But my daughter began to empty the other folder and read to us from those pieces. General short stories. Autobiography. Poetry. Character-driven fiction. More poetry. Some appeared to be final drafts while others were overlaid with her hand-written edits. Mixed into these drafts were typewritten submission copies, and at least one rejection letter.

I thought that my work was pushing well beyond where she had gone, but as it turns out she was exploring much further afield than I realized.

In a culture that idolizes individuality, it is easy to see ourselves – our passions and positions – as a result of self-designed, self-made outcomes. But this is rarely the case. We are often navigating pan-generational trajectories. It is valuable to proactively identify these so that we can knowingly add to a legacy or, conversely, take intentional steps to break free of destructive ruts.

In my case, I’ll continue to write. 

But with a greater sense of the forces that drive me to practice my craft.

*In memory of Marlene Joyce Schaiper Marsh Crump | 1937-2019

Waiting Work

A key skill in publishing your debut novel is the ability to wait well. There’s a lot of it. Waiting seems to be most of what is asked of you.

But what I’ve discovered is that waiting is not the same as doing nothing. In fact, waiting well is about not wasting time – perhaps the most valuable time you’ll have.

Since mid-October I have been waiting for the publisher of my debut novel (tentatively titled) The Confessions of Adam (Bold Vision Books, 2019), to complete manuscript edits and initial cover art. During this time I have not been lying on the couch eating cookies and binge-watching The West Wing. Instead, my focus has been on waiting work. I have (in order of importance):

  1. Read The Confessions of Adam, hardcopy, with pencil in hand, 3 times – once aloud.
  2. Completed and submitted for workshop the 6th draft of my next novel.
  3. Alerted my writerly and readerly network to the anticipated release.
  4. Scheduled and sat for my author photo.
  5. Altered my 2019 planned schedule in anticipation of release activities.
  6. Began building my book release email list and started investigating mass email platforms.
  7. Started to arrange book release readings at two venues.
  8. Investigated how to add a book release splash page to my website.
  9. Given notice to several book clubs of the upcoming, albeit yet undated, release.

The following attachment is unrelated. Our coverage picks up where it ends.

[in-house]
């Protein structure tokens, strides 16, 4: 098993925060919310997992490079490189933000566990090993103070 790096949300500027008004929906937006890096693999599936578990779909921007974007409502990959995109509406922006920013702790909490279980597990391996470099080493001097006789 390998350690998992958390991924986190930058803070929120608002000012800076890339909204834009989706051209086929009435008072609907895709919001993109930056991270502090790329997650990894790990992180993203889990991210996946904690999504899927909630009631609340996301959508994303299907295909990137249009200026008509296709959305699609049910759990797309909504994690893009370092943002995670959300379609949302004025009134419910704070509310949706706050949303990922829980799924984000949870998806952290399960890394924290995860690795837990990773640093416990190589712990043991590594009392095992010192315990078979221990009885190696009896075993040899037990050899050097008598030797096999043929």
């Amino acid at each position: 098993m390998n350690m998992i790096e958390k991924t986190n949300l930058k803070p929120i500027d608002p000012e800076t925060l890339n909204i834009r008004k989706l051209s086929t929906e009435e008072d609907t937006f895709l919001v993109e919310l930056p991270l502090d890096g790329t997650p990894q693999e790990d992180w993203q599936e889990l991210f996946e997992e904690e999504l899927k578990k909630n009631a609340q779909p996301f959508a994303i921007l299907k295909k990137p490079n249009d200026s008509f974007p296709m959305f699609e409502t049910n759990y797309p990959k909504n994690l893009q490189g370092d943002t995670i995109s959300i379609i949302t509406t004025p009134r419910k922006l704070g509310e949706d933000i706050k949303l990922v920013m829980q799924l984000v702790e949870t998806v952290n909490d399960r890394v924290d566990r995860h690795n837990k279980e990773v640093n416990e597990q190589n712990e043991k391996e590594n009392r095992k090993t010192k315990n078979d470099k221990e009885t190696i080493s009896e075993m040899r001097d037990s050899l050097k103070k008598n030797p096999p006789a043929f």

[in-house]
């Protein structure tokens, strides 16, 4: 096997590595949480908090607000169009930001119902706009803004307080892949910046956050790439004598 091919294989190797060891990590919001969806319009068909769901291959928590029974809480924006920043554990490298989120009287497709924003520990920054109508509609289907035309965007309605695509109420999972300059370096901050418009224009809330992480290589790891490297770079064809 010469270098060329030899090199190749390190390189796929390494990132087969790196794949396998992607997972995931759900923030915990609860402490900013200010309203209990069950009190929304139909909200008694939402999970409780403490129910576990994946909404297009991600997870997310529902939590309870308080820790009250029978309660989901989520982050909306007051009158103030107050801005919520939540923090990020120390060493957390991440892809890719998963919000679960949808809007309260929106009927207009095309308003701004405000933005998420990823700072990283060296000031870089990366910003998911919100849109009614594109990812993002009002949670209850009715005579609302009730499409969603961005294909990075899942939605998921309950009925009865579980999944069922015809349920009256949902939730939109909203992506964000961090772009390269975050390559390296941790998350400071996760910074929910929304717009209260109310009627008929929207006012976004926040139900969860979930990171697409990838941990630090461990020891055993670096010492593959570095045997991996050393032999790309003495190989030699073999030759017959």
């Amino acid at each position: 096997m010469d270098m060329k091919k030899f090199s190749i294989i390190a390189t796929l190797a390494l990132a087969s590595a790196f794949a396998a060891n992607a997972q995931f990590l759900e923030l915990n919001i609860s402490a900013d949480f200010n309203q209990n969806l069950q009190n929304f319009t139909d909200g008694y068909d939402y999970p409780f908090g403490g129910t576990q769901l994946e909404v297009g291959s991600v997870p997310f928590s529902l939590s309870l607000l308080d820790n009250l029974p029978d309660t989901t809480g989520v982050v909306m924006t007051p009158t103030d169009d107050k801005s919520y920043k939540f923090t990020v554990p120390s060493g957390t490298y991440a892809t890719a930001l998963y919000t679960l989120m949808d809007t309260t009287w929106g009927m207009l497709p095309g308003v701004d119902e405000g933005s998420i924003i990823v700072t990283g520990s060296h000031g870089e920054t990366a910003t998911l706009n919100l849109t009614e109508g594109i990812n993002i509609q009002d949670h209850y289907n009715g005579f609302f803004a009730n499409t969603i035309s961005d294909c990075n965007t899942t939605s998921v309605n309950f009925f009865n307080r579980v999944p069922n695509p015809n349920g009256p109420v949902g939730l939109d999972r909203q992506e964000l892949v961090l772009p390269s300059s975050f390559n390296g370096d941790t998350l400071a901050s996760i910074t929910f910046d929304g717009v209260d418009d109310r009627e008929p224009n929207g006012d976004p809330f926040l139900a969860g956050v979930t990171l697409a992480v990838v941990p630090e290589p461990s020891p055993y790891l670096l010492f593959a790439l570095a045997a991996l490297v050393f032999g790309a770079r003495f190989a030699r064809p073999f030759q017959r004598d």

For the casual observer, waiting work is hard to differentiate from routine work. The difference is that waiting work anticipates what might be needed while routine work follows a defined plan. Both are essential. Waiting work is no less critical to your progress. In fact, it can make the difference between routine work that is on-time and that which is rushed to completion or delivered late.

So, wait well and get to work.

Tossing the Lasso

I live a life of daily, lusty, creative pursuit. I alternate between quiet hours of writing the next draft of my second novel, reading one of the fascinating books from the stack by my armchair, and sculpting clay at my workbench in the garage. I fill hours each day neck-deep in my art. I do have to pause occasionally and turn to the pedestrian tasks of Gmail or getting a haircut, but the core of life is spent in refining my creative process and reveling in the fruits of my labor.

Here ends the dream. My precious, imagined reality.

My life reads a lot like your life.

At the office Monday through Friday, an 11.5 hour-a-day-commute-included hard-switch between one task and the next. 90 minutes some evenings and 60 minutes others to share between what I might write and read before grabbing a late dinner, cuddling with my wife, packing my lunch, looking at Outlook/Slack, setting up the coffee maker and hitting the pillow for seven-ish hours of sleep before the alarm goes off at 5:30AM. One weekend a month, where there is not some demand on my calendar or the not-to-be-ignored-any-longer need to catch up on personal email, household tasks, and other life-admin, I write and read for stretches that sometimes border on the (dare I say it) luxurious. I will say that I’ve made it a priority to make war with my muffin top by jumping rope or going for a walk once in a while, but I’ve come to grips with the fact that the cause of death on my certificate will read “out of shape.”

No one lives a life where their creative work is central and all else orbits*. Creativity is always pushed to the edges. We’re always tossing the lasso, trying to ring and pull our pursuit back toward the center.

So it goes. Keep the dream alive. Your soul pleads for it.

*For a timely example: https://www.nytimes.com/2019/01/24/business/tracy-k-smith-poet-laureate.html

What Were the Questions I Was Asking?

Earlier this month I asked myself why I wrote my debut novel, The Confessions of Adam (Bold Vision Books, 2019). I realized that I’d thought quite a bit about the ‘themes’ of the novel – the guiding concerns of the work – but I’d never written them down.